Surgical and other procedures
- Steroid injections. A health care provider might inject steroid medications near the nerve roots, into the spinal joints or into the muscles in the neck. Numbing medications, such as lidocaine, also can be injected to relieve neck pain.
- Surgery. Rarely needed for neck pain, surgery might be an option for relieving nerve root or spinal cord compression.
Lifestyle and home remedies
Besides taking pain relievers, self-care measures that might relieve neck pain include:
- Alternate heat and cold. Reduce inflammation by applying cold, such as an ice pack or ice wrapped in a towel, for up to 15 minutes several times a day during the first 48 hours. After that, use heat. Try taking a warm shower or using a heating pad on the low setting.
- Home exercises. Keeping the neck moving is important. Begin daily gentle stretching, including neck rolls and shoulder rolls, once the worst of the pain lessens. Gently tilt, bend and rotate the neck. Warm the neck and back with a heating pad or in the shower or bath before doing these exercises.
A number of alternative treatments might ease back pain. Always discuss the benefits and risks with your health care provider before starting a new alternative therapy.
- Acupuncture. A practitioner of acupuncture inserts thin, sterilized needles into the skin at specific points on the body. Achieving best results might require several acupuncture sessions. Acupuncture is generally considered safe when performed by a certified practitioner using sterile needles.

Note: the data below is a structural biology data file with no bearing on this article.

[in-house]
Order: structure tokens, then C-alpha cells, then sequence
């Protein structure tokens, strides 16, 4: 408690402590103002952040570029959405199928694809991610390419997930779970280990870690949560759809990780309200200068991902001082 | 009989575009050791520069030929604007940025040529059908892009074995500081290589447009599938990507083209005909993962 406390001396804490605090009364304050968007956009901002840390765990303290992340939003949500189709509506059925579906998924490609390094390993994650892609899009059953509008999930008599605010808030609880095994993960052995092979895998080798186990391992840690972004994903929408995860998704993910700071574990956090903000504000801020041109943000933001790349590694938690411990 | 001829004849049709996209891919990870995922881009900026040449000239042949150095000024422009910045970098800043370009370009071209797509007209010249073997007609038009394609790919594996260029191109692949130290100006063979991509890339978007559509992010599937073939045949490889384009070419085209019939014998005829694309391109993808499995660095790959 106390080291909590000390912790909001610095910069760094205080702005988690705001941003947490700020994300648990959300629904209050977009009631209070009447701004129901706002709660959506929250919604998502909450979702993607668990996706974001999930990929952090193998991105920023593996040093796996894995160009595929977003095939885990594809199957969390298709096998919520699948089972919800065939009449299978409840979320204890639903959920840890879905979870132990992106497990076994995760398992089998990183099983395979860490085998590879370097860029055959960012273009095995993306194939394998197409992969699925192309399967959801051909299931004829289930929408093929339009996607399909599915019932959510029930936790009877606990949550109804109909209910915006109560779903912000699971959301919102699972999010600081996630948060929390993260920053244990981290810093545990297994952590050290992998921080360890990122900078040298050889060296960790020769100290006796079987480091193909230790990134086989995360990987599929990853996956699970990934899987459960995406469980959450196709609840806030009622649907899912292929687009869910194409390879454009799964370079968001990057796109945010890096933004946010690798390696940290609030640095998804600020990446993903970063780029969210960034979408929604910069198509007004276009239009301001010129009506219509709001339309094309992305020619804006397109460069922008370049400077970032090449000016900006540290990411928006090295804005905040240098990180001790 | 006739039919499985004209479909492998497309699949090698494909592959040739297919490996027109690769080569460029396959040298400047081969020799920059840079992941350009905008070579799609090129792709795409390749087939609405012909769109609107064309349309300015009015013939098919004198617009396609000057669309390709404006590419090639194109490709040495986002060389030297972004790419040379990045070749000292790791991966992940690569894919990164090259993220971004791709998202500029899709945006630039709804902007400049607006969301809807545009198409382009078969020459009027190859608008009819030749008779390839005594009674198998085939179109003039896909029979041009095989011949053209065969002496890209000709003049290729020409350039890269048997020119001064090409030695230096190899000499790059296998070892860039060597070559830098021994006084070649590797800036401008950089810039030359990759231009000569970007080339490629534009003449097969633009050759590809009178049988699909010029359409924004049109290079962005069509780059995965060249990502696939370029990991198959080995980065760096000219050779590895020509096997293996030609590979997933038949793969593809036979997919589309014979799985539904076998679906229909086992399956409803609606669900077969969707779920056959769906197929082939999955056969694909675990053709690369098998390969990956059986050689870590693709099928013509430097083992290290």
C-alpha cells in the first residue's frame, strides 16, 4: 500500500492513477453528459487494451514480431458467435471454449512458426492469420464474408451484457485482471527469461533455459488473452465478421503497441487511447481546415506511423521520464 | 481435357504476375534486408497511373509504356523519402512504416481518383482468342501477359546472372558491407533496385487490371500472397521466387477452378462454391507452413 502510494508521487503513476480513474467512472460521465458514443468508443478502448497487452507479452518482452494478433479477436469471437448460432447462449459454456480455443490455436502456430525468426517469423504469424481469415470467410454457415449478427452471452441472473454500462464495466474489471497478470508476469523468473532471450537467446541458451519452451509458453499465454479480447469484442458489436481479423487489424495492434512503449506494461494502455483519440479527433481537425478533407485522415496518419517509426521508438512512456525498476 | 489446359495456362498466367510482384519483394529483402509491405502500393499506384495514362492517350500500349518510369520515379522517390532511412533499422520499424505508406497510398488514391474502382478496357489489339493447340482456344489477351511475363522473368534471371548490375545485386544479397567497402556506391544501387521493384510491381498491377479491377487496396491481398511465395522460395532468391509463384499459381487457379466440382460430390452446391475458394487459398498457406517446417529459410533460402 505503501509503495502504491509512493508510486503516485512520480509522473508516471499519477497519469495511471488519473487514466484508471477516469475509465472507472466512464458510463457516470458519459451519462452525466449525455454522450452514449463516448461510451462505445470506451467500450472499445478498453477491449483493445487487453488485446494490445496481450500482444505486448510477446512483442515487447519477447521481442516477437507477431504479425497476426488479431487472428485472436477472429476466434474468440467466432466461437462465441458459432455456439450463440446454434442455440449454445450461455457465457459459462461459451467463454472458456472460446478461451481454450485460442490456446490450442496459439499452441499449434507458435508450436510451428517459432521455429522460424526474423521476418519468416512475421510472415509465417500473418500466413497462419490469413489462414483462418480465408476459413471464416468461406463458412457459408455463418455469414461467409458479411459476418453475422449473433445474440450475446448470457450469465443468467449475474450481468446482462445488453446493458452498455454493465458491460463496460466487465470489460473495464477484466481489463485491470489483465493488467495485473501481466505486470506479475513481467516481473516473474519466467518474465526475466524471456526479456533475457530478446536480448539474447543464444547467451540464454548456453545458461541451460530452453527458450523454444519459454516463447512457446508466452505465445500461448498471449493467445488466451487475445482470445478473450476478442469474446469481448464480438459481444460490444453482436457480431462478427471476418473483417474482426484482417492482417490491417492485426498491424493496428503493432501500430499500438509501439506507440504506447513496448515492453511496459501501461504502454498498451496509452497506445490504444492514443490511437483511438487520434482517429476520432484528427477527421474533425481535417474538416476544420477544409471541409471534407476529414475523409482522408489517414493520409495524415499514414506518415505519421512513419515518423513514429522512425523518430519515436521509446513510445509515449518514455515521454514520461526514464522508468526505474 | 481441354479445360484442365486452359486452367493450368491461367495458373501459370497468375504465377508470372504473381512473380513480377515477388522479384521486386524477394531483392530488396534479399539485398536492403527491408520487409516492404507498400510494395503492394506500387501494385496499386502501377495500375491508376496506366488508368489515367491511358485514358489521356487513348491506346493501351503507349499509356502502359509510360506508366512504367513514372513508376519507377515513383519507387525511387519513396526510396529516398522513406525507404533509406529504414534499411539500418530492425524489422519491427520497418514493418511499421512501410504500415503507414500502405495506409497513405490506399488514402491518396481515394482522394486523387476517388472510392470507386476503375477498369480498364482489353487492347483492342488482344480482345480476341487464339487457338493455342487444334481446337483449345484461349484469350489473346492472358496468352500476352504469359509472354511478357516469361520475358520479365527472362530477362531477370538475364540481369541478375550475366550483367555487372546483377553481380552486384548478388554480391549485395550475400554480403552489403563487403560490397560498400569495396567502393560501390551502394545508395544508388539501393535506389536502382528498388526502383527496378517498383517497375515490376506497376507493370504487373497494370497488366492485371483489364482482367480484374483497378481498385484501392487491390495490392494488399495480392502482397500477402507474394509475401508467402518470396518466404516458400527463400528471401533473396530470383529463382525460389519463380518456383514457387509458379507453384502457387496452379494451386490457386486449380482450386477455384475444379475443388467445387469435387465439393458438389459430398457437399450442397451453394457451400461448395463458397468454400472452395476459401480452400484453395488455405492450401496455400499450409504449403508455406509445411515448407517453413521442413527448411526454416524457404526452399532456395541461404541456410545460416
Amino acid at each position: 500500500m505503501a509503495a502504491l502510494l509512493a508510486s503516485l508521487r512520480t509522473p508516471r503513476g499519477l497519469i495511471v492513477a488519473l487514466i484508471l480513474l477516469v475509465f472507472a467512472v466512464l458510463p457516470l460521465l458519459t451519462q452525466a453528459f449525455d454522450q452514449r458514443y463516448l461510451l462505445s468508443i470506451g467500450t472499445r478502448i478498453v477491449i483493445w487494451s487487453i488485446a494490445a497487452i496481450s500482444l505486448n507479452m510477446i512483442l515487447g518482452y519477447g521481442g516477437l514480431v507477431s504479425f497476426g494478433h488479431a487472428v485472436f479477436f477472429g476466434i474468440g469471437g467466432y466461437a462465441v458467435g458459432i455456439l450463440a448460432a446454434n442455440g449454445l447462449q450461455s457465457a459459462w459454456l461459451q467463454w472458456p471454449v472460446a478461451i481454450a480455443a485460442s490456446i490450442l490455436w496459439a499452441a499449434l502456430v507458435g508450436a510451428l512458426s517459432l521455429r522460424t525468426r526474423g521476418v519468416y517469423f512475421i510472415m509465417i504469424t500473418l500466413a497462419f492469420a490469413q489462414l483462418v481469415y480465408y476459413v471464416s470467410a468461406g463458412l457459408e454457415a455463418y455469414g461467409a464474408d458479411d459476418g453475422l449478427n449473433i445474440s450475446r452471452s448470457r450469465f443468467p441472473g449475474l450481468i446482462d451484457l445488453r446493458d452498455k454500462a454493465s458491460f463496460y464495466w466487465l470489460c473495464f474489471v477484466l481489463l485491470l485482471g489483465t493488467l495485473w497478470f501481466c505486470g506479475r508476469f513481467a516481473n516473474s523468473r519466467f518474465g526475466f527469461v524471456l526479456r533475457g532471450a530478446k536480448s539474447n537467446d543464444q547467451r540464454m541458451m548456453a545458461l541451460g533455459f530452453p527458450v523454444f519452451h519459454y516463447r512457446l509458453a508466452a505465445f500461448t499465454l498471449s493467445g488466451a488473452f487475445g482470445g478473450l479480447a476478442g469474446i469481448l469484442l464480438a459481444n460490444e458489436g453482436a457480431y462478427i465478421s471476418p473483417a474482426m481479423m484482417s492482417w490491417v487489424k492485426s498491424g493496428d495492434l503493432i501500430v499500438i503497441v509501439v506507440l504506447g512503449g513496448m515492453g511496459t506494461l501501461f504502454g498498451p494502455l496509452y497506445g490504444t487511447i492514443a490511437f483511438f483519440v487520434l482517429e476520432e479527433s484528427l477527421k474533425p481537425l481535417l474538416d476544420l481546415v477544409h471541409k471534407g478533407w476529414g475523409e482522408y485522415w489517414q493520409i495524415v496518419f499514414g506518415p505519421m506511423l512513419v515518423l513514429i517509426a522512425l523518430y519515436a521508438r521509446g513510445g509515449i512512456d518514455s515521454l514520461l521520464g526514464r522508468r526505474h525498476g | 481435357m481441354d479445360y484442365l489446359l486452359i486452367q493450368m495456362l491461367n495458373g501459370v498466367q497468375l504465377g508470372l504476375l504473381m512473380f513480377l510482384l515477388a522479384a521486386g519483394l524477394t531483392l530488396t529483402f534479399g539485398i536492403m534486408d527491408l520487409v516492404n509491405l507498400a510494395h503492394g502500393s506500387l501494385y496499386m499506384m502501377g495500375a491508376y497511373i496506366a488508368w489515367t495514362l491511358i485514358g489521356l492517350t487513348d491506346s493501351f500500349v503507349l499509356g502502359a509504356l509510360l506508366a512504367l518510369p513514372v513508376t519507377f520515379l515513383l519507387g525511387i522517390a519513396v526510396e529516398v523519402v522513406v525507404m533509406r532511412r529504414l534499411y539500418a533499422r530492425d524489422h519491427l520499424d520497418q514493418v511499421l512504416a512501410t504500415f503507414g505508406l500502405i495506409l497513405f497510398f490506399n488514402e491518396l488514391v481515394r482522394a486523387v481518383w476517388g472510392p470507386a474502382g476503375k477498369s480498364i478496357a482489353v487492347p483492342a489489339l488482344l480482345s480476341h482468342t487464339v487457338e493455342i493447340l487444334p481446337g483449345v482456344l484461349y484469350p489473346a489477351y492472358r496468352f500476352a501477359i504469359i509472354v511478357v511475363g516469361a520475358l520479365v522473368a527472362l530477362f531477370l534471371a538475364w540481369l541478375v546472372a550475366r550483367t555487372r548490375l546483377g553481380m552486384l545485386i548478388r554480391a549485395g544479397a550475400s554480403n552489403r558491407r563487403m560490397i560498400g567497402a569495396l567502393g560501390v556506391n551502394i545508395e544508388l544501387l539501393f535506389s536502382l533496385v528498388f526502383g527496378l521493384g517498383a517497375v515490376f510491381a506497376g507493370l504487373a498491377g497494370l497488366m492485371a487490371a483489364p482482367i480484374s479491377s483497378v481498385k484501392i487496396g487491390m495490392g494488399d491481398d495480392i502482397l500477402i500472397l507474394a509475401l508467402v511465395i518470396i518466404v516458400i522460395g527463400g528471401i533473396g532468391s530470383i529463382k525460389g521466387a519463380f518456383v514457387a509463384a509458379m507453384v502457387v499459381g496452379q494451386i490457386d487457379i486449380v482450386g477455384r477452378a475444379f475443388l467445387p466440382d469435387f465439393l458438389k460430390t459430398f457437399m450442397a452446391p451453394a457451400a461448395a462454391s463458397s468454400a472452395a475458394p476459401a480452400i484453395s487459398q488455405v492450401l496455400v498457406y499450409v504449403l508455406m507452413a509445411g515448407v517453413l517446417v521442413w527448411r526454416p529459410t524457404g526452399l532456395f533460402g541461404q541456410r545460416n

- Chiropractic. Performed mainly on the spine, a chiropractic adjustment applies a controlled, abrupt force to a joint. Chiropractic treatments to the neck can provide short-term pain relief and, for many people, carry minimal risks.
- Massage. During a massage, a trained practitioner kneads the muscles in the neck. Massage might help people with chronic neck pain from tightened muscles.
Preparing for an appointment
You might initially contact your health care provider about your neck pain. You then might be referred to:
- A doctor who specializes in nonoperative treatment of musculoskeletal conditions (physical medicine and rehabilitation specialist)
- A doctor who specializes in arthritis and other diseases that affect the joints (rheumatologist)
- A doctor who specializes in treating nerve-related disorders (neurologist)
- A doctor who operates on bones and joints (orthopedic surgeon)
What you can do
Before your appointment, be prepared to answer the following questions:
- When did your symptoms begin?
- Have you ever injured your neck? If so, when?
- Do certain neck movements improve or worsen the pain?
- What medications and supplements do you take regularly?
What to expect from your doctor
Your provider might ask some of the following questions:
- Where exactly is your pain?
- Is the pain dull, sharp or shooting?
- Do you have numbness or weakness?
- Does the pain radiate into your arm?
- Is the pain made worse by straining, coughing or sneezing?
- Do you have other physical problems?